ArcGIS Editor for OSM, 10.2.x Desktop : Download
ArcGIS Editor for OSM, 10.1 Desktop : Download
ArcGIS Editor for OSM, 10.0 Desktop : Download
Access and Use Constraints
Code for this software is distributed through the ArcGIS Editor for OSM GitHub project at https://github.com/Esri/arcgis-osm-editor. This software is distributed under the Apache 2.0 license.
See documentation for how to use the tools.
Esri recently announced the release of ArcGIS 10.3. Brian Peterson and Robby Deming from Esri provide some insights in what the latest release of ArcGIS brings.
At version 10.3, ArcGIS continues to innovate and push the science of geography and GIS. This release includes a series of new apps and enhancements that helps people discover, make, use, and share maps from any device, anywhere, at any time.
ArcGIS 10.3 includes new apps and enhancements that will boost your efficiency and extend the impact of your work in your organization. Here are some of the highlights:
ArcGIS Pro – Your New ArcGIS for Desktop App
ArcGIS Pro reinvents desktop GIS. This brand new 64-bit desktop app lets you render and process your data faster than ever. With ArcGIS Pro, you can design and edit in 2D and 3D, work with multiple displays and layouts, and publish maps directly to ArcGIS Online or Portal for ArcGIS, making them available on any device.
ArcGIS Pro is currently in prerelease and will be available to you as part of your ArcGIS 10.3 for Desktop license. Stay tuned for the final release in January.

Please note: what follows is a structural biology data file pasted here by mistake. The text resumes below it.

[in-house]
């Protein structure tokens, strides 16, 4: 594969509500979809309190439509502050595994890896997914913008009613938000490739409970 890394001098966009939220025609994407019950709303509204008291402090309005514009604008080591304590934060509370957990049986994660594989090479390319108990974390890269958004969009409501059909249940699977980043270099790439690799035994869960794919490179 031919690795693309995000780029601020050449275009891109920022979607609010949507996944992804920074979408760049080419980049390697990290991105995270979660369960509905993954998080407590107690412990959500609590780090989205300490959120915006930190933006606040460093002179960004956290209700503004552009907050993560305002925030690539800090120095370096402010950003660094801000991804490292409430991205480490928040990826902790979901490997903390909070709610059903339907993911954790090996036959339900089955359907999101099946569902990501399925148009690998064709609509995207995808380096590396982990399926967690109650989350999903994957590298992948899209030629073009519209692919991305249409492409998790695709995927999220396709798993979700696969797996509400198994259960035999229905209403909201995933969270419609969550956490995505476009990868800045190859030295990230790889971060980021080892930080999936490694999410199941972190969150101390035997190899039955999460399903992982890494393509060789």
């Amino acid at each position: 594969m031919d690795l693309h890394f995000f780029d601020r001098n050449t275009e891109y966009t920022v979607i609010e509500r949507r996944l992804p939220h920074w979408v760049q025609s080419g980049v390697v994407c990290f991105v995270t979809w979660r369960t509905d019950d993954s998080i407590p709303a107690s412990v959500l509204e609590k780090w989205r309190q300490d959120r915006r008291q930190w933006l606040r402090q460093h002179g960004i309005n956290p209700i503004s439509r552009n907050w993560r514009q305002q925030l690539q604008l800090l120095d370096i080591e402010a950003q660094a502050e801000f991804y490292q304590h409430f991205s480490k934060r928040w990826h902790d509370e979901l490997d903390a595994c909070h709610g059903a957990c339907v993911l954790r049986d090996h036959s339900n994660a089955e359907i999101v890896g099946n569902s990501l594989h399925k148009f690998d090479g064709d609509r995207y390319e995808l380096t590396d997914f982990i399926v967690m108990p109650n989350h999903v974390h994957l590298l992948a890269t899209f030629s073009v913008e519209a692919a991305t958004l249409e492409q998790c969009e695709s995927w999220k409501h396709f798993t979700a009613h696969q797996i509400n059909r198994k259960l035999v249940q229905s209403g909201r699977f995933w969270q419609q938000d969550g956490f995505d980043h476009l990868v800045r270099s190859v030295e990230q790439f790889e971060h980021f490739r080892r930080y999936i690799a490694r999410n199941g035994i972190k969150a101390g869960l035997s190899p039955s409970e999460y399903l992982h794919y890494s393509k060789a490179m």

More Tools for ArcMap
At 10.3, ArcMap is better than ever, with improvements such as new analysis and automation tools, infographics capabilities, and tools for managing your data more efficiently. You can even run any version of ArcMap side by side with ArcGIS Pro.
ArcGIS for Server is now a complete Web GIS
ArcGIS Online provides Web GIS, hosted by Esri. With ArcGIS 10.3, ArcGIS for Server delivers Web GIS in your own infrastructure. This is possible because ArcGIS for Server Standard or Advanced now entitles you to Portal for ArcGIS. Portal for ArcGIS unlocks the full suite of ArcGIS apps, including the new Web AppBuilder, so everyone in your organization can leverage your GIS work.
ArcGIS Online continues to add new capabilities
Read about the Q4 update to ArcGIS Online.
3D begins to roll out across the entire platform
We are continuing to realize the vision of taking 3D information and bringing it to life in browsers and applications that run on devices. At 10.3, we’re delivering a whole new 3D editing and visualization experience for the Desktop with the introduction of ArcGIS Pro. What’s more, you can share the 3D scenes you create in ArcGIS Pro with anyone using ArcGIS Online, which now includes a new Web Scene Viewer. A web scene can have layers, including elevation layers, imagery layers, tiled layers, and feature layers. In addition to viewing scenes created and published using ArcGIS Pro, the ArcGIS Online Web Scene viewer can also be used to create 3D Scenes by mashing up existing layers in your Web GIS, right from your browser. Content that you have already captured can be brought into these scenes and displayed so users can work with that information in 3D.